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Actor and comedian Sacha Baron Cohen recently tweeted a complaint about how Facebook is handling his posts, in ironic juxtaposition with his previous pro-censorship statements.
Cohen famously spoke at the "Never Is Now" conference, put on by the Anti Defamation League in 2019:
"The algorithms these platforms depend on deliberately amplify content that keeps users engaged — stories that appeal to our baser instincts and trigger outrage and fear. That’s why fake news outperforms real news on social media; studies show lies spread faster than truth."
"On the Internet, everything can appear equally legitimate. Breitbart resembles the BBC, and the rantings of a lunatic seem as credible as the findings of a Nobel Prize winner. We have lost a shared sense of the basic facts upon which democracy depends."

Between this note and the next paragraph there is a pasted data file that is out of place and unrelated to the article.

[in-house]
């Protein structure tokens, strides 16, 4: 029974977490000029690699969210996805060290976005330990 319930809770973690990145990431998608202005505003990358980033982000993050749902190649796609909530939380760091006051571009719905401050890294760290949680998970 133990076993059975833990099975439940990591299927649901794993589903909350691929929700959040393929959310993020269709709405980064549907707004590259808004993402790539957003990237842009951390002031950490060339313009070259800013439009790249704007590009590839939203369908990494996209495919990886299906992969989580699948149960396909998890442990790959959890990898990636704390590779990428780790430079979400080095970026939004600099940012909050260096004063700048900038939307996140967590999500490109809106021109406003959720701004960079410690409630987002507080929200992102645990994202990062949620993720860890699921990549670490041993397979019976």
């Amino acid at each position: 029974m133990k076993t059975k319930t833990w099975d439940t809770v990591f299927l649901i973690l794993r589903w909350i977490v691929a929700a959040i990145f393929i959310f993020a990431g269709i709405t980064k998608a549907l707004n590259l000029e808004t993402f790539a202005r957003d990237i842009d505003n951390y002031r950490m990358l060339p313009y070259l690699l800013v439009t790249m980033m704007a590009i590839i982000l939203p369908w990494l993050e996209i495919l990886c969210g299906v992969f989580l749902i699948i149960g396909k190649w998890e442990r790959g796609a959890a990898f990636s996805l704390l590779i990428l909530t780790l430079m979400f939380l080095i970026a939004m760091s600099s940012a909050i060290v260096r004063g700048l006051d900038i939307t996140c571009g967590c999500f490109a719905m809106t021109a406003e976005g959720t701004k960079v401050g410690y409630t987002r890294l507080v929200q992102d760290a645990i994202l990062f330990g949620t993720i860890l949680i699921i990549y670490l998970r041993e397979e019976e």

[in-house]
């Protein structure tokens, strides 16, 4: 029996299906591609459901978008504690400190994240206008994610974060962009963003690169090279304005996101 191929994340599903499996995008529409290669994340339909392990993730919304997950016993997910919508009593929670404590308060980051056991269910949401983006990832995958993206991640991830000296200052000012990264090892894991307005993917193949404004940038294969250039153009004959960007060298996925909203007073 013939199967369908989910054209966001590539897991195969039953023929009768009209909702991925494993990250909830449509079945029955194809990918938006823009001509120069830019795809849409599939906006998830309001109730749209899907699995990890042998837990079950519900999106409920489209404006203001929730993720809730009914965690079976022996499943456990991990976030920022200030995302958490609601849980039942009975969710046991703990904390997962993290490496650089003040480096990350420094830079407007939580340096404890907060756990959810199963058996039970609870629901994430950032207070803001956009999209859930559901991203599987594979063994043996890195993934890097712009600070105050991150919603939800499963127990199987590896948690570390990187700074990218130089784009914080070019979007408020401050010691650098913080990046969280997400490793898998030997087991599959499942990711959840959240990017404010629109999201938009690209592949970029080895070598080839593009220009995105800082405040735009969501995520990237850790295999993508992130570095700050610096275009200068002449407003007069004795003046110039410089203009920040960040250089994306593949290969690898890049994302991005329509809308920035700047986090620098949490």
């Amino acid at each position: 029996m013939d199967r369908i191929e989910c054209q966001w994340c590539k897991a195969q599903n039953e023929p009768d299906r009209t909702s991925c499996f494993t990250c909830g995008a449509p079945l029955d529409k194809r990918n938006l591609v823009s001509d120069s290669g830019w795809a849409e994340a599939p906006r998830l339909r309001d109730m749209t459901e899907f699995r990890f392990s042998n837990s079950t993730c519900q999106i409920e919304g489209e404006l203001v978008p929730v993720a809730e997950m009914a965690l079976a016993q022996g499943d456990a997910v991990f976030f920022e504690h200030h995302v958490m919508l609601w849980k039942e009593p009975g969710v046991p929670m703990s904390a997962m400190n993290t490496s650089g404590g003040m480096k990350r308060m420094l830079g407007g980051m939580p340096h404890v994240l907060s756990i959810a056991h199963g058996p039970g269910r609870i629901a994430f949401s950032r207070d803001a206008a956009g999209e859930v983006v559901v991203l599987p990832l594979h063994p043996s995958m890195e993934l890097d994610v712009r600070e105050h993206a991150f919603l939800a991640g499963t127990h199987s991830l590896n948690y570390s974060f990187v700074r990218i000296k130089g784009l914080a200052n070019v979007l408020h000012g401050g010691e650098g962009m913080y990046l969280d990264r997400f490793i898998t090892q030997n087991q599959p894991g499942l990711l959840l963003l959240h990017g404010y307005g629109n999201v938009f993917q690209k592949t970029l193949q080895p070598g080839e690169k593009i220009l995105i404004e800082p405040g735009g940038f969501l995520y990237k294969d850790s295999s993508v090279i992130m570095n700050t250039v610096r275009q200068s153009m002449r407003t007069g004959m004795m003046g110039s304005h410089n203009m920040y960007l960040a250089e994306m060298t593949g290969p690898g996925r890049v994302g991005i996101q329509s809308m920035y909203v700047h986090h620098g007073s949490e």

"Under this twisted logic, if Facebook were around in the 1930s, it would have allowed Hitler to post 30-second ads on his solution to the Jewish problem"
Ironically, Cohen himself has been no stranger to controversy throughout his career and has himself faced calls for censorship for his more famous works such as the movie "Borat and its many spinoffs.
Professor Bret Weinstein, himself no stranger at a personal level to thinly-veiled censorship and cancel culture, tweeted in response:
Others on Twitter had lots to say, pointedly replying to Weinstein's tweet: